I am far from being alone in experiencing these problems. Over 20 foreign workers were unpaid by Elite Music in 2009 (including me … by September 2009 I was owed about £12,000 for work I’d done through Elite Music who had also been underdeclaring my work to Skatteetaten and not paying all taxes they’d deducted from me for a few years). On top of this, a neighbour who wanted to build a mini hydro electric plant had brought a case to “rationalise” the rights to water in the area which somehow involved me and produced kg of paperwork in legal Norwegian Nynorsk and Bokmal I couldn’t afford to have professionally translated and, the tax return asks if I have an income from water rights / hydro-electricity, a question to which I don’t know the answer until I get all the paper translated.

On top of this, every year, lightning fries my ADSL modem meaning I come “home”, collect my post then find I’m not online. I get online just as it’s time for me to go to work again. My house suffered water damage whilst I was away at work in 2009 and 2010 (20 months later, I am still waiting for the insurance company to organise someone to come and fix the open pipes to the septic tanks where toilets used to be. A snow plough drove through my broadband and phone intake one year then the next Hurricane Dagmar wrecked the telecommunications infrastructure so I am now dealing with a backlog of tax problems and a backlog of insurance cases on top of a load of paperwork surrounding the building of a hydro-electric plant I need to decipher.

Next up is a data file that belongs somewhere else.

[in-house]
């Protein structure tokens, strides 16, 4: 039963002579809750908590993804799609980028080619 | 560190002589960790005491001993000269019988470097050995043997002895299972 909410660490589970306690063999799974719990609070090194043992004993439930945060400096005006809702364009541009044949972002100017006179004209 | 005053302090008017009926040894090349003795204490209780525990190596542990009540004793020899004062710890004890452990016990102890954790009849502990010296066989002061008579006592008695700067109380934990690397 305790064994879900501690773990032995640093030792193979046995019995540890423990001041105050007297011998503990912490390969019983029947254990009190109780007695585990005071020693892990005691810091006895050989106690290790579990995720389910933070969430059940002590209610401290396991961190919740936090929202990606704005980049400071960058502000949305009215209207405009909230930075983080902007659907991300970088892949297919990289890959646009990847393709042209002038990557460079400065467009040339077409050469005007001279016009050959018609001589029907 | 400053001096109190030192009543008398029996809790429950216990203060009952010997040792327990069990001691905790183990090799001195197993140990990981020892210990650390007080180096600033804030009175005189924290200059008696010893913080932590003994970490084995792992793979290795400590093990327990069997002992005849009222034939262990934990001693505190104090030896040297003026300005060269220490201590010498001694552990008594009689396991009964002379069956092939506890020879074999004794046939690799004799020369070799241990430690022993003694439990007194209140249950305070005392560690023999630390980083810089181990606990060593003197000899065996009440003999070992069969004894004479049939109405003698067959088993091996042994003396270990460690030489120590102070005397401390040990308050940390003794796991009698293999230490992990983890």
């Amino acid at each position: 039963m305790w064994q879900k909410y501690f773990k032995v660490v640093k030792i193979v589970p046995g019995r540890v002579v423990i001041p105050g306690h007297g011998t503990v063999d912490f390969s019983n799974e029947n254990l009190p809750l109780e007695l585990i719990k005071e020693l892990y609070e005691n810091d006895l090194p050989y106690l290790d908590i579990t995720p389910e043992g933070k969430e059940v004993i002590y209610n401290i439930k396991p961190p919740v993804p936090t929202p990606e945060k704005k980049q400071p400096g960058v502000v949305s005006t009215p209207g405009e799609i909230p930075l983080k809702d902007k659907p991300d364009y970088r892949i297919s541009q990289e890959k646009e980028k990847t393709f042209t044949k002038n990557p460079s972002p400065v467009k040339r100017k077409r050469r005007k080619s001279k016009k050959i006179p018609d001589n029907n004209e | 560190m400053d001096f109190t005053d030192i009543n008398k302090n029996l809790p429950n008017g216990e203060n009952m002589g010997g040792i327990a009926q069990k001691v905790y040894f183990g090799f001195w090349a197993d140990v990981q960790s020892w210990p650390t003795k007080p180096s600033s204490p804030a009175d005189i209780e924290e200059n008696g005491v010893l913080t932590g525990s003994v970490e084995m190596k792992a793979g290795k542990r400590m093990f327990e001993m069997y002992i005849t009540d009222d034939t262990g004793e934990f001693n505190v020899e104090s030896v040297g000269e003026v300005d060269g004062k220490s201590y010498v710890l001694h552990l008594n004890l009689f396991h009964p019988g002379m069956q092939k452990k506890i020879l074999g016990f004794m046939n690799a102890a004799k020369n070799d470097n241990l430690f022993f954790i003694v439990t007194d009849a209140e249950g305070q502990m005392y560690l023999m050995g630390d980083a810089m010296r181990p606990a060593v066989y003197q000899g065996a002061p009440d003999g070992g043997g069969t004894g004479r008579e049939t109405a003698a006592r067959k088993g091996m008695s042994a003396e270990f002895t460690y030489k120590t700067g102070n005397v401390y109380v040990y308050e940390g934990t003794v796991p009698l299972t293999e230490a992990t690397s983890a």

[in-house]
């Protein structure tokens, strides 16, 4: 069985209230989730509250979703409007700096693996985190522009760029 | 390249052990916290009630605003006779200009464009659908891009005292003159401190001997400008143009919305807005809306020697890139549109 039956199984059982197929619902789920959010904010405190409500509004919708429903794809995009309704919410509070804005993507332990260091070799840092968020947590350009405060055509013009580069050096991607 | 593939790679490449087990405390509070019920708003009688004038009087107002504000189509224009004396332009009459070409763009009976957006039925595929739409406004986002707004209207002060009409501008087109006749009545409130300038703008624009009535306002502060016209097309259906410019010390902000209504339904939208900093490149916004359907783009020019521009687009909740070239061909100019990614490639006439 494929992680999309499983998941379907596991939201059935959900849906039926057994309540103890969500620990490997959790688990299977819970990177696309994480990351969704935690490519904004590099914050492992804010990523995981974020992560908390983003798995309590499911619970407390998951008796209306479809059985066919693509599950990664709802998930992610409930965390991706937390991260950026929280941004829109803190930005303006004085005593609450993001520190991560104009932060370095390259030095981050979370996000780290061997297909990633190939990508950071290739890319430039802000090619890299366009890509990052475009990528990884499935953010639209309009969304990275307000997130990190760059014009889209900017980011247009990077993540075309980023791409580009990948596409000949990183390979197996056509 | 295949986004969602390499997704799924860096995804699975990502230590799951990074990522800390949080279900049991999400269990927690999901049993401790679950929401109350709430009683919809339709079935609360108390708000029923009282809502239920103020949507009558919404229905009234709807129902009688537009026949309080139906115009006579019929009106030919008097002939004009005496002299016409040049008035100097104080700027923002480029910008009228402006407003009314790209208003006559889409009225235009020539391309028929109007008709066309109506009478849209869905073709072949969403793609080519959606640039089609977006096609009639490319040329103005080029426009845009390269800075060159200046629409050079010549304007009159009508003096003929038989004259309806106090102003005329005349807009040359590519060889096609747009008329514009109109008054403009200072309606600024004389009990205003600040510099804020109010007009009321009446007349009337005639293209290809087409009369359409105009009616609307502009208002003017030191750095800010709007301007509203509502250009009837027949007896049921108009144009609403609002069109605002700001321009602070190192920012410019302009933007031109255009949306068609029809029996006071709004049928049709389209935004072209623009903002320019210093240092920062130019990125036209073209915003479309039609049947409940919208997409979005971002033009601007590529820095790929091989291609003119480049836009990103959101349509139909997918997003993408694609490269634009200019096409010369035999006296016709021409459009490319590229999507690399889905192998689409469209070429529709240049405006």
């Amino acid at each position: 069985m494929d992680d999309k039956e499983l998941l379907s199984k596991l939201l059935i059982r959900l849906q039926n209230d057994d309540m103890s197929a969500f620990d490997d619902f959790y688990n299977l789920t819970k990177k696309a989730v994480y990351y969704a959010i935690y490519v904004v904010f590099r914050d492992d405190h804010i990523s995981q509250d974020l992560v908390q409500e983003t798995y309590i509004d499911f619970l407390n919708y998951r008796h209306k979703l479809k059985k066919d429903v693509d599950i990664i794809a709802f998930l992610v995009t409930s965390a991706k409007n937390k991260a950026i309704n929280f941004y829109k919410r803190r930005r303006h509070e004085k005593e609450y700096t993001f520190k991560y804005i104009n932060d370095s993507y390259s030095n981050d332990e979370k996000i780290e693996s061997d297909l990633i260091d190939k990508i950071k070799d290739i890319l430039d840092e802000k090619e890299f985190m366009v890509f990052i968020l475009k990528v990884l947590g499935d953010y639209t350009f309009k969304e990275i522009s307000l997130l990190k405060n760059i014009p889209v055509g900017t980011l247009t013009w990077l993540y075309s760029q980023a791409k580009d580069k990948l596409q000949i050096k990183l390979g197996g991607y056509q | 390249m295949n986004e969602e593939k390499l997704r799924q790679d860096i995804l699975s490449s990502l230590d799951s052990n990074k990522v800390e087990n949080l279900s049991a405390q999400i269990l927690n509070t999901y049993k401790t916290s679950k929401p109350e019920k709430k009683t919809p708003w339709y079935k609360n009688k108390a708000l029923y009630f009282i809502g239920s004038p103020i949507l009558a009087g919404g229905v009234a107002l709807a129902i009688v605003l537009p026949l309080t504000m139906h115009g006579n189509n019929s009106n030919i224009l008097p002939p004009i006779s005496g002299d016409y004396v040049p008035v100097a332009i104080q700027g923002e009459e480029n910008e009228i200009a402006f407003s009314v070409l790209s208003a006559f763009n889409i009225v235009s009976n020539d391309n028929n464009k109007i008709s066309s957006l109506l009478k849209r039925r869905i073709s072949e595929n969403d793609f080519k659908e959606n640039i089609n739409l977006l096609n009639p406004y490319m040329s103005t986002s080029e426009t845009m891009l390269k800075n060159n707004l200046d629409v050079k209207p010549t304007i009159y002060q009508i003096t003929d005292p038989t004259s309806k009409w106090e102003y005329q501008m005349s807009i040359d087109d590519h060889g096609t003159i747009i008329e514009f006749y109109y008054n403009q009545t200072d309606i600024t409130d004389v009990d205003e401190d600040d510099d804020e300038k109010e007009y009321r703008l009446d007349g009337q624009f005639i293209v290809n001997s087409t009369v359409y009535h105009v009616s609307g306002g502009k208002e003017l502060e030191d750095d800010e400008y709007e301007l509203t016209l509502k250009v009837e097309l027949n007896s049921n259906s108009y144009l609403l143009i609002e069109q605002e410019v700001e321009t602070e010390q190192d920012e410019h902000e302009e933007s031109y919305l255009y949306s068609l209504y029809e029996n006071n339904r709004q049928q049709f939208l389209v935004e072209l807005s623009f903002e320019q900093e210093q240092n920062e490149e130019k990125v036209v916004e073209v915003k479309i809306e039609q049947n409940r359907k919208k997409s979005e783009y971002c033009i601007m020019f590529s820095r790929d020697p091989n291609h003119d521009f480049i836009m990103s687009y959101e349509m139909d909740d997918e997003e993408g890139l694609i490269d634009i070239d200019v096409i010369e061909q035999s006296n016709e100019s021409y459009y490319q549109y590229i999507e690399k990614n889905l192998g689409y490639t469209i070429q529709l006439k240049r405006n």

A Norwegian could cite stress as a reason for taking a year off on benefits to plough through this stuff but, after paying tax to Norway for 23 years and owning a house here for 15, I’m still not even entitled to a regular doctor let alone any benefits even if I’m ill. Norwegian friends kindly suggest I’m of an age now where I should be going to see “my doctor” to get this and that checked. I’ve never had a doctor in Norway. I don’t say anything. I’d be wasting my breath. They can't do anything to change the system that governs my life here. I miss the UK!

I’m posting this “as is”. Sorry for any typos!